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Date: Tue, 10 Mar 2020 22:10:15 +0100
From: Andreas Dröscher <>
Subject: mips32 little endian -ENOSYS is not -(-ENOSYS)


I'm building a new toolchain for a very old hardware with a very old Linux 
Kernel (2.6.20). The CPU is a Alchemy (now AMD) AU1100 (production was 

Obviously the Kernel lacks a lot of the modern system calls. I however expect 
the general system call interface to be consistent. Moreover, musl has fallbacks 
for many system-calls in place, kudos! However, the fallback is never triggered. 
I will present the issue on one example (epoll):

excerpt from src/linux/epoll.c:
int epoll_create1(int flags)
int r = __syscall(SYS_epoll_create1, flags);
#ifdef SYS_epoll_create
if (r==-ENOSYS && !flags) r = __syscall(SYS_epoll_create, 1);
return __syscall_ret(r);

If r is -89 (negative ENOSYS) the fallback is triggered else the result is 
returned as it is. However, in my case __syscall returnes 89 (positive ENOSYS).
I've tracked the return into the kernel and there the negative value is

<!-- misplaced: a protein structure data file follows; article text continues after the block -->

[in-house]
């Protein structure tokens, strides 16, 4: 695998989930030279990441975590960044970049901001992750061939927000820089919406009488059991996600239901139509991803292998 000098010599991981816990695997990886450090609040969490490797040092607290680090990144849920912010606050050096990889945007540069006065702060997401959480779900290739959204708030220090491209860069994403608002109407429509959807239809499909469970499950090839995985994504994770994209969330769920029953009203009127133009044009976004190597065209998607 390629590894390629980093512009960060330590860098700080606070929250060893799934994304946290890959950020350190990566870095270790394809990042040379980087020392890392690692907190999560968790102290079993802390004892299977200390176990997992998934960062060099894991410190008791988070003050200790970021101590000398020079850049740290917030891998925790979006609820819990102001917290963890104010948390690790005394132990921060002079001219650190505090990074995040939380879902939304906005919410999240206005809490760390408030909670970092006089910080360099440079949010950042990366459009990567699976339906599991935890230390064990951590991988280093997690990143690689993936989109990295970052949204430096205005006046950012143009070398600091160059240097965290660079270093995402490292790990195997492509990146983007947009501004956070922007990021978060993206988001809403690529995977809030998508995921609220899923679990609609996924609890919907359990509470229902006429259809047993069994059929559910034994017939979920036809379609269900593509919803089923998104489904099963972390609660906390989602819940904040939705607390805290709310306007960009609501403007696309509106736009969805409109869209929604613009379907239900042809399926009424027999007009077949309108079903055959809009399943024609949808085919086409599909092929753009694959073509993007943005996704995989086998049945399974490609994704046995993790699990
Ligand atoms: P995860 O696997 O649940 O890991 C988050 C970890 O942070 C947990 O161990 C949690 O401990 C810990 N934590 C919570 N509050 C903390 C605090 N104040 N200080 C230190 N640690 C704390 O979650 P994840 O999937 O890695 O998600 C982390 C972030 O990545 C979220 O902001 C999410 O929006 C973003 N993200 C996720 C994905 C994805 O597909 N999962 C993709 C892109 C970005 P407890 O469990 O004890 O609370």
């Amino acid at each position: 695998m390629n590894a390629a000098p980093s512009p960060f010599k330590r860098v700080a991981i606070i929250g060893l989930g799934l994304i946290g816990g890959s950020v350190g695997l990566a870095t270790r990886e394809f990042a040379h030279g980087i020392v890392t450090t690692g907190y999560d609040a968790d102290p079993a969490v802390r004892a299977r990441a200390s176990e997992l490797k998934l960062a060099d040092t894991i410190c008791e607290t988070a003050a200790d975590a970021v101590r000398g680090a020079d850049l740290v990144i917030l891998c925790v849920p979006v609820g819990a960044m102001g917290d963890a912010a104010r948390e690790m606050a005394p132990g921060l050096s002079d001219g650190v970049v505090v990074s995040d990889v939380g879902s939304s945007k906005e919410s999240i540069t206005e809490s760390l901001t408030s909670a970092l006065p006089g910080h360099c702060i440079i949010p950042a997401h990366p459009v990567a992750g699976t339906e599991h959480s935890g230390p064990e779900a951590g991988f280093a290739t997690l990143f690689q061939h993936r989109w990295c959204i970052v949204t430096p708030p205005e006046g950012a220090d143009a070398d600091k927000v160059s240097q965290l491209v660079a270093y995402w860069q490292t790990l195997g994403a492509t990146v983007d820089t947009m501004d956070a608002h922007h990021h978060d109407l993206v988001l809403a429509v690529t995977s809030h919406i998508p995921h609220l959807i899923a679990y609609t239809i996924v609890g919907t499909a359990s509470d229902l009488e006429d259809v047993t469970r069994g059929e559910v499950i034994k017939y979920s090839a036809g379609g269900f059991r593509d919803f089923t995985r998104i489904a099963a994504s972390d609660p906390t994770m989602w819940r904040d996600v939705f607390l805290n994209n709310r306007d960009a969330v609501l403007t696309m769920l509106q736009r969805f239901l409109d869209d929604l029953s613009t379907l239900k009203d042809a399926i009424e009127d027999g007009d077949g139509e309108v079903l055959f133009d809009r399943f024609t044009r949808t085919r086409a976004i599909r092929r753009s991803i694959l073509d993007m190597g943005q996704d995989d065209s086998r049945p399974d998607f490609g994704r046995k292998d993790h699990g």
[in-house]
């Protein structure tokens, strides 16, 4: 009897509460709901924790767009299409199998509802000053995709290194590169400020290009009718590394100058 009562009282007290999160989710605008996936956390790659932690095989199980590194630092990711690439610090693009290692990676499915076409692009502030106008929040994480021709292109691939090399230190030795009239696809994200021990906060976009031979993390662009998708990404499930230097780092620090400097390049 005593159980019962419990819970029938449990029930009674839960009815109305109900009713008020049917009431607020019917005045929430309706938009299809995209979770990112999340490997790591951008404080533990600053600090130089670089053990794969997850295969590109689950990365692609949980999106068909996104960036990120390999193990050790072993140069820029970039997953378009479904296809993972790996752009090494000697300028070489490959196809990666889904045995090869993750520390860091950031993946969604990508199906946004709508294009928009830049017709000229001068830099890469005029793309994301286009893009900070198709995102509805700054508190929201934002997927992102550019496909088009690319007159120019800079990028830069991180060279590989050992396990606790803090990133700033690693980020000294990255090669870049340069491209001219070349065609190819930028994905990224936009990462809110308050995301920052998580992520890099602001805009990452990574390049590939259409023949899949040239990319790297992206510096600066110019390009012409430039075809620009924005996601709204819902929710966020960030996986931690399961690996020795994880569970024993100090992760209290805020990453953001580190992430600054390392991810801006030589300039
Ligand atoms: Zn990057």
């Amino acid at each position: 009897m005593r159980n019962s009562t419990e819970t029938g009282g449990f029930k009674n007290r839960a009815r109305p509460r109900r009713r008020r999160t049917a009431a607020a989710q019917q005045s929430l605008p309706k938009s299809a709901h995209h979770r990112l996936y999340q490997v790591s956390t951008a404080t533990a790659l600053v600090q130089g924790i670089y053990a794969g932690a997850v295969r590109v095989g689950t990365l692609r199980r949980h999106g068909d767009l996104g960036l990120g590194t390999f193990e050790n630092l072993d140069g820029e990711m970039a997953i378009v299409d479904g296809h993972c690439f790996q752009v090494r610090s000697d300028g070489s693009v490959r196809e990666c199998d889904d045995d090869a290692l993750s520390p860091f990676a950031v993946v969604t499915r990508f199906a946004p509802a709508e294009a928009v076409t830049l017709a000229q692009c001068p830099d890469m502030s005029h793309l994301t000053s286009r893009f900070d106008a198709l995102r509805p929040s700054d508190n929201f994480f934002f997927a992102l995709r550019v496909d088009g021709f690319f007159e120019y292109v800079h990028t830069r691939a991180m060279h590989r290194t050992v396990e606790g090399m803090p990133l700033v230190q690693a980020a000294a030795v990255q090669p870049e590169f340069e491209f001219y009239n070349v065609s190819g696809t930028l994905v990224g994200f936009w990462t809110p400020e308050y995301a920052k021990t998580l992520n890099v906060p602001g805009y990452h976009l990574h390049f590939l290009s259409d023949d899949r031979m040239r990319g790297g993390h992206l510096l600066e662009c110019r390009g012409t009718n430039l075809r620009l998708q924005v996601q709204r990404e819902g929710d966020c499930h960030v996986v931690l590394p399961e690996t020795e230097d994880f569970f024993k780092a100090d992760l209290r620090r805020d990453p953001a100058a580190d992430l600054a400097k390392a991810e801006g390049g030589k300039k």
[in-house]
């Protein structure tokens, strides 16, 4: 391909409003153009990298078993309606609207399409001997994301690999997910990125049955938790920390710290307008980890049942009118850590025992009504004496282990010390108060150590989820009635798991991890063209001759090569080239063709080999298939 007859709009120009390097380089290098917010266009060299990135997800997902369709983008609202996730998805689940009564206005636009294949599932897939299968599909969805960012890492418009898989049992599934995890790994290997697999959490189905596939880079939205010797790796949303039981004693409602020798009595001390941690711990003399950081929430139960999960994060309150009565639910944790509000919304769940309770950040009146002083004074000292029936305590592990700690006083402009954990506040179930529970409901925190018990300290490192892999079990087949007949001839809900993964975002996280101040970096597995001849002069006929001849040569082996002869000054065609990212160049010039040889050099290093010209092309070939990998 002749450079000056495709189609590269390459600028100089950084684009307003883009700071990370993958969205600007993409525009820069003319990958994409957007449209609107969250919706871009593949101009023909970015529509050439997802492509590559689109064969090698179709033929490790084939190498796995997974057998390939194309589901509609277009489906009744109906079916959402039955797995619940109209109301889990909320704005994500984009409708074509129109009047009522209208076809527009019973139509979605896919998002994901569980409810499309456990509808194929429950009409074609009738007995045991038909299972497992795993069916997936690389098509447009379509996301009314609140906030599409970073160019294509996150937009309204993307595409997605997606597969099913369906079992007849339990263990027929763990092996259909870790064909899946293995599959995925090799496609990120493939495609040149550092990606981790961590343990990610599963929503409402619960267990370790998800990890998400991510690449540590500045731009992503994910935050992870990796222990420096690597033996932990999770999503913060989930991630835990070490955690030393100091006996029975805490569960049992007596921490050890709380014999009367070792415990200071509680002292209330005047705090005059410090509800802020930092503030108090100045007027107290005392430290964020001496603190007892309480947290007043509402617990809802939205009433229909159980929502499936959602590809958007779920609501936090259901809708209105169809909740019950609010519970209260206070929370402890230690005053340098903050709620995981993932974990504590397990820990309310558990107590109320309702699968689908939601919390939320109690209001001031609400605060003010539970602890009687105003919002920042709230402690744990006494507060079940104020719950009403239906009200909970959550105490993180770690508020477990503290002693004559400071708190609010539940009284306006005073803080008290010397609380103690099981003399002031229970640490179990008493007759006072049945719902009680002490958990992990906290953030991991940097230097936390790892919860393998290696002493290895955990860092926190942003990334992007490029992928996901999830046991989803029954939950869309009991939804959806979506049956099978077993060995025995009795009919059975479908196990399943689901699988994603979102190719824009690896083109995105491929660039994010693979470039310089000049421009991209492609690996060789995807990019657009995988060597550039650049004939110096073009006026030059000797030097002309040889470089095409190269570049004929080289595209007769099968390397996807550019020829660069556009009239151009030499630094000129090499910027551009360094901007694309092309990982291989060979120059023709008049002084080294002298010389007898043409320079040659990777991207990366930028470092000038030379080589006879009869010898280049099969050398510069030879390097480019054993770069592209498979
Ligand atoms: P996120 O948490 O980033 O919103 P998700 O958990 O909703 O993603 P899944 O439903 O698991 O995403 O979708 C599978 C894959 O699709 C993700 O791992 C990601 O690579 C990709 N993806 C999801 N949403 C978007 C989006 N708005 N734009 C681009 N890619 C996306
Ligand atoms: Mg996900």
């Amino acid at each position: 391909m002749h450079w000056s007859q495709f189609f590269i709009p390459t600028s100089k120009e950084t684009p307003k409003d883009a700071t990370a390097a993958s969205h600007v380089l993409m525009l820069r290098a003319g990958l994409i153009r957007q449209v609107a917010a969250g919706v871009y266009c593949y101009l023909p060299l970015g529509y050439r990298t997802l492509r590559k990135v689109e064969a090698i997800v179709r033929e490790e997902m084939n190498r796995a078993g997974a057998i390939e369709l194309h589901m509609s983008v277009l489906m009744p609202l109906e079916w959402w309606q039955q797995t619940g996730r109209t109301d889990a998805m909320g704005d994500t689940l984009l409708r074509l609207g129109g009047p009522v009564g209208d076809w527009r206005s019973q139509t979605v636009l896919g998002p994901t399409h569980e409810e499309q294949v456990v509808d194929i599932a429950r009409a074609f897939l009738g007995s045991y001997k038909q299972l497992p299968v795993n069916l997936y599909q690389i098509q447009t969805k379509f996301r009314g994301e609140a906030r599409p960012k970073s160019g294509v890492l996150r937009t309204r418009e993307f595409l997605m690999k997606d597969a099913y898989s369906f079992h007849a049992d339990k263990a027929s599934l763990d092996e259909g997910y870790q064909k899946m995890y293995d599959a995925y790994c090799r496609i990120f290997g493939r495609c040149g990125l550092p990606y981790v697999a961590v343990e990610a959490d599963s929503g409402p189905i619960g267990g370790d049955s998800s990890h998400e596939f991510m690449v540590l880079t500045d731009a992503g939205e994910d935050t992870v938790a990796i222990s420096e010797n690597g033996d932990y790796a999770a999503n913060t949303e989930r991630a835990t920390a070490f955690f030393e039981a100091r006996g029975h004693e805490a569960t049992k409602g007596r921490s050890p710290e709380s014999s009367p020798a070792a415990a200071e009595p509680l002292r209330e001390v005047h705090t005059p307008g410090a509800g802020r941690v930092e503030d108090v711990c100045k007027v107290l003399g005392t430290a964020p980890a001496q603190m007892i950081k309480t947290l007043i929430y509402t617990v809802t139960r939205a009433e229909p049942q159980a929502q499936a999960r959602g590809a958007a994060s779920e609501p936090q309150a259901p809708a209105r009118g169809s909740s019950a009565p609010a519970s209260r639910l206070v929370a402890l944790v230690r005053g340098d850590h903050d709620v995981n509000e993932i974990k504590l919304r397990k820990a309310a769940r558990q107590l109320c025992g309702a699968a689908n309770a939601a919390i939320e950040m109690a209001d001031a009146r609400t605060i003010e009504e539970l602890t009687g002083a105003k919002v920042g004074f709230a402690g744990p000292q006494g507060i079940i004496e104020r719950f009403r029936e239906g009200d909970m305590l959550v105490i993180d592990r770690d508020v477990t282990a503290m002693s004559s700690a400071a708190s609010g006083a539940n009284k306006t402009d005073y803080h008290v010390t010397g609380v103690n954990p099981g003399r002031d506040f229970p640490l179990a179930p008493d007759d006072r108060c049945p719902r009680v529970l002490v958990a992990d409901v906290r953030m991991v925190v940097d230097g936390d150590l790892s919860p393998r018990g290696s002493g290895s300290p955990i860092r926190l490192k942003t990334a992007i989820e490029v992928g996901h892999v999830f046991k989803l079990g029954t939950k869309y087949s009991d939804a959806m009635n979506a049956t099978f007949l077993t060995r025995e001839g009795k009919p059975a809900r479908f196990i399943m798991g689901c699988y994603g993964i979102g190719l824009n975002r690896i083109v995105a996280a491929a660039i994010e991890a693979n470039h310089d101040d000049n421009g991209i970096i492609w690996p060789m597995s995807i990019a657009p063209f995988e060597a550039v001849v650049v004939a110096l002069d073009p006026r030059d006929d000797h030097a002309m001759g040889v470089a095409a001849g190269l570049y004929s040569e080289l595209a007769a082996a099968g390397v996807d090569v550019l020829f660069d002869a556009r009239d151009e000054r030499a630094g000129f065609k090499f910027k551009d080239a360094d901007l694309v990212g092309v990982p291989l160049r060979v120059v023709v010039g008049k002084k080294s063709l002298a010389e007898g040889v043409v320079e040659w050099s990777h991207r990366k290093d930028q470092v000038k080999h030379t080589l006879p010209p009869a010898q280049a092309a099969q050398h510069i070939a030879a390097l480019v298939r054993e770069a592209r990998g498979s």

returned. The Kernel additionally sets r7 to 1.

excerpt from arch/mips/syscall_arch.h:
static inline long __syscall1(long n, long a)
register long r4 __asm__("$4") = a;
register long r7 __asm__("$7");
register long r2 __asm__("$2") = n;
__asm__ __volatile__ (
: "+r"(r2), "=r"(r7)
: "r"(r4)
: SYSCALL_CLOBBERLIST, "$8", "$9", "$10");
return r7 ? -r2 : r2;

I assume the "bug" is triggered by __syscall1 If r7 is set it will change the 
sign of r2. I can patch that by replacing:
return r7 ? -r2 : r2;
return (r7 && r2 > 0) ? -r2 : r2;

However I've no idea if I'm triggering any side effects or if I selected the 
wrong implementation for my architecture.

Any suggestions are appreciated.

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